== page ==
A Bucks County state senator who represents Newtown Borough, Newtown Township and Upper Makefield announced Monday that he is co-sponsoring a resolution “condemning the National Football League for demonstrations – including one team refusing to take the field for the national anthem during their Sunday, September 24th schedule.”
State Sen. Chuck McIlhinney, a Republican, noted in a statement that he was supporting the resolution. The announcement came after President Donald Trump’s fiery comments on the topic Friday at a political rally in Alabama and a barrage of related tweets.
“Sports has traditionally been a setting where Americans of all backgrounds and beliefs would come together, set differences aside, and stand as one for our national anthem,” McIlhinney said. “The song itself only lasts about 90 seconds, but it’s uniting force is powerful. While many teams and players chose to demonstrate in some way, I am deeply saddened by the Steelers’ decision to boycott our anthem entirely. That decision not only disrespected those who fight for our freedom, it deprived everyone present of a badly needed unifying moment.”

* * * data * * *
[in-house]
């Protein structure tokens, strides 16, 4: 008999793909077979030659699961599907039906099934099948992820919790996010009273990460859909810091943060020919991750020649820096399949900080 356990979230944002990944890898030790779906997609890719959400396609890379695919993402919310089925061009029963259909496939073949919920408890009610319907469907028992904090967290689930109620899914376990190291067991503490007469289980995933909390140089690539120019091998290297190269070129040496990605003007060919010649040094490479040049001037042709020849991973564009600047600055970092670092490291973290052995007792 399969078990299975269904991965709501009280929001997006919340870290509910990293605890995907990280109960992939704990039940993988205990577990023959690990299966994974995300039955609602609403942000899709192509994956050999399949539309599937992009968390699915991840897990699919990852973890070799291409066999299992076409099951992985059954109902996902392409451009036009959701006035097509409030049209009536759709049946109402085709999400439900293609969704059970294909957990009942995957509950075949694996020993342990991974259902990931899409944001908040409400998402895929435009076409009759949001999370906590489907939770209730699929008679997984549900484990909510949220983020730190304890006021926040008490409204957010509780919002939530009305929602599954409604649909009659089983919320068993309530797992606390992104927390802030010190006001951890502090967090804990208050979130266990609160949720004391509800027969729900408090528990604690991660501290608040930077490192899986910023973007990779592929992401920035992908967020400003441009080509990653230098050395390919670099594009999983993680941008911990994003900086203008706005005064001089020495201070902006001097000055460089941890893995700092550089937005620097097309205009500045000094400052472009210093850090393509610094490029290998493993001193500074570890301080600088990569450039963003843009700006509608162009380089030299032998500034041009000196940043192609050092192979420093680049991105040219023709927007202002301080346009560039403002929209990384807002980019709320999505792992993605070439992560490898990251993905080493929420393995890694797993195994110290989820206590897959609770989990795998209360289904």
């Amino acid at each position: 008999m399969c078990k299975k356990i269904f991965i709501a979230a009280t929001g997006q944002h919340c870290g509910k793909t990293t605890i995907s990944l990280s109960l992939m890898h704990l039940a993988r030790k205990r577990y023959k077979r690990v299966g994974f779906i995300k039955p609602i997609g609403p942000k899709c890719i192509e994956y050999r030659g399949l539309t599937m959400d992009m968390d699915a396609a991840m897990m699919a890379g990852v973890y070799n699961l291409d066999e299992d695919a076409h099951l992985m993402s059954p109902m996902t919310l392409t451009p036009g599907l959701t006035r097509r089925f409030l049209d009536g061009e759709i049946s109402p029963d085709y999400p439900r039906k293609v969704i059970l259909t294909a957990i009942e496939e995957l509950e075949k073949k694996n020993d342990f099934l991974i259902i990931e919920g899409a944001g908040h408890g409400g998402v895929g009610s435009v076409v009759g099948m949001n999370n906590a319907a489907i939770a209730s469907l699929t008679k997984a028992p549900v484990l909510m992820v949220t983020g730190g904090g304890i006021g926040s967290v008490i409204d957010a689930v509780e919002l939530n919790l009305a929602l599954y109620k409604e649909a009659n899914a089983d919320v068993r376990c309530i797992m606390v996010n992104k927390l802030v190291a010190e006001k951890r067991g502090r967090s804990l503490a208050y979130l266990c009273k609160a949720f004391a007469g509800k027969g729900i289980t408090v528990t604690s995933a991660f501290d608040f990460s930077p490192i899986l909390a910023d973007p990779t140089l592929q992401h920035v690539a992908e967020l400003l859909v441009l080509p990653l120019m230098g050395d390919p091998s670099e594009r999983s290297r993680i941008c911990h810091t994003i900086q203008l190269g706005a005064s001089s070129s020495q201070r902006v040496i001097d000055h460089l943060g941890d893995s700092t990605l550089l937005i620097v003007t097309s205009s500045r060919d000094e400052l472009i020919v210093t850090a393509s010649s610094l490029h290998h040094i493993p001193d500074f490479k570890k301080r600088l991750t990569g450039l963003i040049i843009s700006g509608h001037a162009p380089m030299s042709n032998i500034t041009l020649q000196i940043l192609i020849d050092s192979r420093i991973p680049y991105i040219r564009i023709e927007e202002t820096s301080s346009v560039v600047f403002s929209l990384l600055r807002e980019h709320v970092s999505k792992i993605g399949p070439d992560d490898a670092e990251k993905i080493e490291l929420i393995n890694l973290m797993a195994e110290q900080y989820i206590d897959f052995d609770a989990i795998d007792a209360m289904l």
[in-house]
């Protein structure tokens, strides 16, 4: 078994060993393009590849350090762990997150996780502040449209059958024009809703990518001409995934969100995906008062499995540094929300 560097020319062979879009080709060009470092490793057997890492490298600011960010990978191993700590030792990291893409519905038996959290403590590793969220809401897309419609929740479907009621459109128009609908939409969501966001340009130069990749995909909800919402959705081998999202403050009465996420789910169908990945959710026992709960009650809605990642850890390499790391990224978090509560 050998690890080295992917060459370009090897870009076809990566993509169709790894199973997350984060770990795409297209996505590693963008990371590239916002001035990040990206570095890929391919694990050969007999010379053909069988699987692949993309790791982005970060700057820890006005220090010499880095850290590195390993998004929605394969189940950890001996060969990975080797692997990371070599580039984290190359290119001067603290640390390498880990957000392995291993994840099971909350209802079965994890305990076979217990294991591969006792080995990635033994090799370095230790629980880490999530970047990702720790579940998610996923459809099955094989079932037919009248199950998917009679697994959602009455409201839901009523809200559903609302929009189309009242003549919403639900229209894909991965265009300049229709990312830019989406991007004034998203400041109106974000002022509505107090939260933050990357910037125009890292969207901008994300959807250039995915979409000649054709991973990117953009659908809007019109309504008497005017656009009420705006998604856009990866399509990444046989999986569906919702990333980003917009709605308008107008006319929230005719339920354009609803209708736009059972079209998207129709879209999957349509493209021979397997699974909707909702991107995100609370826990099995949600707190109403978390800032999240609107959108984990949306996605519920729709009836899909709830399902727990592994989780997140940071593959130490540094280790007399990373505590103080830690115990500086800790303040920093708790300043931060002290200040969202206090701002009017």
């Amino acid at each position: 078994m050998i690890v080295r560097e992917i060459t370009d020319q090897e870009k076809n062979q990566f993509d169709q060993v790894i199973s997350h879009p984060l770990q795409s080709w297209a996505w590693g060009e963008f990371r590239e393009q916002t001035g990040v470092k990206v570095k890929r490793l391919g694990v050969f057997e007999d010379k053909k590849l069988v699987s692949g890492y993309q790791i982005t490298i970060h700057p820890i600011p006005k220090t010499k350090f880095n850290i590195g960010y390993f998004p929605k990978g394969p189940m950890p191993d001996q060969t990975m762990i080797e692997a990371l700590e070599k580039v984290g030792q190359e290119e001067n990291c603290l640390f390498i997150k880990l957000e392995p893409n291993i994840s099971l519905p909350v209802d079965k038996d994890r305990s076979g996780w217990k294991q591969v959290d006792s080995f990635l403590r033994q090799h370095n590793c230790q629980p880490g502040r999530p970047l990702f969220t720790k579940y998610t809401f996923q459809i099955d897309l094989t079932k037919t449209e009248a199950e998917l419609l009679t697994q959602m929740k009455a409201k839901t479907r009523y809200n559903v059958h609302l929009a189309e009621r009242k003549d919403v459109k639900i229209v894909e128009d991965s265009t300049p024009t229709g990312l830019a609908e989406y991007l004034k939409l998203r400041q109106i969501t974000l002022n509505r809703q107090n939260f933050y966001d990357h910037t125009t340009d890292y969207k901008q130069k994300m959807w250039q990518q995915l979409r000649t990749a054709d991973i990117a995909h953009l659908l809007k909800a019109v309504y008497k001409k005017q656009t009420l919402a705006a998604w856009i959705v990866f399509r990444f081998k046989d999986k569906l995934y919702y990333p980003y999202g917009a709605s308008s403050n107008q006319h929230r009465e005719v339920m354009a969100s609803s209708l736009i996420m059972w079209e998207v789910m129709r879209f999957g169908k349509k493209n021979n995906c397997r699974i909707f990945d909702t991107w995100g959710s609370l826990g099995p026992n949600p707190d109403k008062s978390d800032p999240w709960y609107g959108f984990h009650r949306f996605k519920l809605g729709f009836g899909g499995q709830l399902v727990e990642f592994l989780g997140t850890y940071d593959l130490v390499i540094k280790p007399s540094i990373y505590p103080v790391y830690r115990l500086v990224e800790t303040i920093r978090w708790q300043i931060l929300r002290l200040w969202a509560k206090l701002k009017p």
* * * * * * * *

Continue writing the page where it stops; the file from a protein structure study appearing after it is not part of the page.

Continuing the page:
McIlhinney further added that “state taxpayers who helped pay for the Steelers’ stadium have every right to be upset that the team chose to boycott our national anthem.” He said many fans are military families and seeing the demonstration is a “slap in their face.”
The senator’s office said McIlhinney hopes the resolution in Harrisburg will “help restore respect of the national anthem and military members and encourage a more constructive approach to societal issues.”
“America, like every nation on earth, is not perfect. All decent citizens are dedicated to ensuring equal treatment in all circumstances, even though we know that our society does not always measure up to that standard. But engaging in such a divisive act only makes it that much harder to bring people together to achieve the goal of freedom and liberty for all,” McIlhinney said.
Before Trump’s statements on Friday and throughout the weekend, the demonstration by a small number of the NFL’s 1,700 players was mainly out of the national zeitgeist this season after gaining considerable media attention last year.